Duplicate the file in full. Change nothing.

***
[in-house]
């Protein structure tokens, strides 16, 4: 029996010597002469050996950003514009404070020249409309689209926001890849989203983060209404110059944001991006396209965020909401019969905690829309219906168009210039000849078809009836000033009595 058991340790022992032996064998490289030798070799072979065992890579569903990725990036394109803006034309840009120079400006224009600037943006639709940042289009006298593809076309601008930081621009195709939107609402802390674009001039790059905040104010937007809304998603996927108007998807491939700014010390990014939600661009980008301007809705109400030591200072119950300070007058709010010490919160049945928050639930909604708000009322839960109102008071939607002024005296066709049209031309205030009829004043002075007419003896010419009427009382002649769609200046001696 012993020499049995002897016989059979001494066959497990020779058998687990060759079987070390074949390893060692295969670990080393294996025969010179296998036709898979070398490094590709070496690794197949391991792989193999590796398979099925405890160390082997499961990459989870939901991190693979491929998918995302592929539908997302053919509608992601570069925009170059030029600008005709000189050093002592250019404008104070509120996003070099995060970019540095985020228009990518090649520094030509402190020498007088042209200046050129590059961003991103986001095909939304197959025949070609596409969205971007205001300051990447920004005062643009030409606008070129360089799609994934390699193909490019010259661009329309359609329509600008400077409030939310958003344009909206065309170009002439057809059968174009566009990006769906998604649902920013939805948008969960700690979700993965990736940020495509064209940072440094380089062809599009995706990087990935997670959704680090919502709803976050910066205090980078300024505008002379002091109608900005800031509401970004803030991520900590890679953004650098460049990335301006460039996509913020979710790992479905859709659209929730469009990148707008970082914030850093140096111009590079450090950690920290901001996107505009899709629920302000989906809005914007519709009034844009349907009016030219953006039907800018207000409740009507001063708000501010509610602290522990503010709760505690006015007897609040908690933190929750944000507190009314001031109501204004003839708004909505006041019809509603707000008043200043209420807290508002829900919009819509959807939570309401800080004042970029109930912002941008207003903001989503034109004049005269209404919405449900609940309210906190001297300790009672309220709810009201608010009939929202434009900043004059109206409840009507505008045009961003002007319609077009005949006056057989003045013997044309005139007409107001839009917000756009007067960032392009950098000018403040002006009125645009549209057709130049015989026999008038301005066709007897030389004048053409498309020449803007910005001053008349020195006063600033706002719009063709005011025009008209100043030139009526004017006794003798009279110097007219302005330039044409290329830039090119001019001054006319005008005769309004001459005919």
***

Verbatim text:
[in-house]
């Protein structure tokens, strides 16, 4: 029996010597002469050996950003514009404070020249409309689209926001890849989203983060209404110059944001991006396209965020909401019969905690829309219906168009210039000849078809009836000033009595 058991340790022992032996064998490289030798070799072979065992890579569903990725990036394109803006034309840009120079400006224009600037943006639709940042289009006298593809076309601008930081621009195709939107609402802390674009001039790059905040104010937007809304998603996927108007998807491939700014010390990014939600661009980008301007809705109400030591200072119950300070007058709010010490919160049945928050639930909604708000009322839960109102008071939607002024005296066709049209031309205030009829004043002075007419003896010419009427009382002649769609200046001696 012993020499049995002897016989059979001494066959497990020779058998687990060759079987070390074949390893060692295969670990080393294996025969010179296998036709898979070398490094590709070496690794197949391991792989193999590796398979099925405890160390082997499961990459989870939901991190693979491929998918995302592929539908997302053919509608992601570069925009170059030029600008005709000189050093002592250019404008104070509120996003070099995060970019540095985020228009990518090649520094030509402190020498007088042209200046050129590059961003991103986001095909939304197959025949070609596409969205971007205001300051990447920004005062643009030409606008070129360089799609994934390699193909490019010259661009329309359609329509600008400077409030939310958003344009909206065309170009002439057809059968174009566009990006769906998604649902920013939805948008969960700690979700993965990736940020495509064209940072440094380089062809599009995706990087990935997670959704680090919502709803976050910066205090980078300024505008002379002091109608900005800031509401970004803030991520900590890679953004650098460049990335301006460039996509913020979710790992479905859709659209929730469009990148707008970082914030850093140096111009590079450090950690920290901001996107505009899709629920302000989906809005914007519709009034844009349907009016030219953006039907800018207000409740009507001063708000501010509610602290522990503010709760505690006015007897609040908690933190929750944000507190009314001031109501204004003839708004909505006041019809509603707000008043200043209420807290508002829900919009819509959807939570309401800080004042970029109930912002941008207003903001989503034109004049005269209404919405449900609940309210906190001297300790009672309220709810009201608010009939929202434009900043004059109206409840009507505008045009961003002007319609077009005949006056057989003045013997044309005139007409107001839009917000756009007067960032392009950098000018403040002006009125645009549209057709130049015989026999008038301005066709007897030389004048053409498309020449803007910005001053008349020195006063600033706002719009063709005011025009008209100043030139009526004017006794003798009279110097007219302005330039044409290329830039090119001019001054006319005008005769309004001459005919």